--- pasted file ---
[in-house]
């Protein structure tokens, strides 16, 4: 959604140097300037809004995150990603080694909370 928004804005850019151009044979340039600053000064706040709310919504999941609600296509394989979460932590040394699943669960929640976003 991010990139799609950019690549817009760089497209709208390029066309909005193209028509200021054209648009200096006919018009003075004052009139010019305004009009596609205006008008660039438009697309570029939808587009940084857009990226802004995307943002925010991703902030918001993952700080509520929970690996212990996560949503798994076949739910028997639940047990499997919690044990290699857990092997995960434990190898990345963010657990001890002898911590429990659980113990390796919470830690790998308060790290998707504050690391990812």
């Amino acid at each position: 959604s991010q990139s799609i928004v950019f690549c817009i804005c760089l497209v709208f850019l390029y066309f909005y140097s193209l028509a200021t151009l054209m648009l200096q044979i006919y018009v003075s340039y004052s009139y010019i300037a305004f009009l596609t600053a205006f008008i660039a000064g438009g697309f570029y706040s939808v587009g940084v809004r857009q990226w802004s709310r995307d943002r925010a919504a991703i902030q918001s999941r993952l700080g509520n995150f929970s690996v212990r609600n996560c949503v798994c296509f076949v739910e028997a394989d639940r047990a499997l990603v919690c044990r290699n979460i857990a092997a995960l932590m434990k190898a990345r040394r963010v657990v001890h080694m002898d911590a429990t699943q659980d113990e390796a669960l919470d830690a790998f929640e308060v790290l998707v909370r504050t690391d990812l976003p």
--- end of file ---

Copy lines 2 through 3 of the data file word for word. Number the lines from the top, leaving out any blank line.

């Protein structure tokens, strides 16, 4: 959604140097300037809004995150990603080694909370 928004804005850019151009044979340039600053000064706040709310919504999941609600296509394989979460932590040394699943669960929640976003 991010990139799609950019690549817009760089497209709208390029066309909005193209028509200021054209648009200096006919018009003075004052009139010019305004009009596609205006008008660039438009697309570029939808587009940084857009990226802004995307943002925010991703902030918001993952700080509520929970690996212990996560949503798994076949739910028997639940047990499997919690044990290699857990092997995960434990190898990345963010657990001890002898911590429990659980113990390796919470830690790998308060790290998707504050690391990812």
């Amino acid at each position: 959604s991010q990139s799609i928004v950019f690549c817009i804005c760089l497209v709208f850019l390029y066309f909005y140097s193209l028509a200021t151009l054209m648009l200096q044979i006919y018009v003075s340039y004052s009139y010019i300037a305004f009009l596609t600053a205006f008008i660039a000064g438009g697309f570029y706040s939808v587009g940084v809004r857009q990226w802004s709310r995307d943002r925010a919504a991703i902030q918001s999941r993952l700080g509520n995150f929970s690996v212990r609600n996560c949503v798994c296509f076949v739910e028997a394989d639940r047990a499997l990603v919690c044990r290699n979460i857990a092997a995960l932590m434990k190898a990345r040394r963010v657990v001890h080694m002898d911590a429990t699943q659980d113990e390796a669960l919470d830690a790998f929640e308060v790290l998707v909370r504050t690391d990812l976003p």